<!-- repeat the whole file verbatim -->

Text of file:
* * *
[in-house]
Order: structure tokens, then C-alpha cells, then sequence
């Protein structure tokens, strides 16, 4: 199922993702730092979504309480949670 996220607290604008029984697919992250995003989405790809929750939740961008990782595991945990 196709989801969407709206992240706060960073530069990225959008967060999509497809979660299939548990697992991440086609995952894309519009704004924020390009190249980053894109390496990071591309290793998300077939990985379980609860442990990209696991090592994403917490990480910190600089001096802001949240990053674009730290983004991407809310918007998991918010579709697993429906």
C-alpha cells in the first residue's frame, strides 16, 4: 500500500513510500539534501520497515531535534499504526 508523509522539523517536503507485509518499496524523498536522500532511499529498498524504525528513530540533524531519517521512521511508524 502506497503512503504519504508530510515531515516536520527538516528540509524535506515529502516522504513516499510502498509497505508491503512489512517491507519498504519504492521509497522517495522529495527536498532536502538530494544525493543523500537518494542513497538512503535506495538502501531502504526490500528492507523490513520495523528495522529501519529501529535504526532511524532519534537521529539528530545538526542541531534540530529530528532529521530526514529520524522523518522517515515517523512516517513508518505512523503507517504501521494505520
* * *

[in-house]
Order: structure tokens, then C-alpha cells, then sequence
């Protein structure tokens, strides 16, 4: 199922993702730092979504309480949670 996220607290604008029984697919992250995003989405790809929750939740961008990782595991945990 196709989801969407709206992240706060960073530069990225959008967060999509497809979660299939548990697992991440086609995952894309519009704004924020390009190249980053894109390496990071591309290793998300077939990985379980609860442990990209696991090592994403917490990480910190600089001096802001949240990053674009730290983004991407809310918007998991918010579709697993429906």
C-alpha cells in the first residue's frame, strides 16, 4: 500500500513510500539534501520497515531535534499504526 508523509522539523517536503507485509518499496524523498536522500532511499529498498524504525528513530540533524531519517521512521511508524 502506497503512503504519504508530510515531515516536520527538516528540509524535506515529502516522504513516499510502498509497505508491503512489512517491507519498504519504492521509497522517495522529495527536498532536502538530494544525493543523500537518494542513497538512503535506495538502501531502504526490500528492507523490513520495523528495522529501519529501529535504526532511524532519534537521529539528530545538526542541531534540530529530528532529521530526514529520524522523518522517515515517523512516517513508518505512523503507517504501521494505520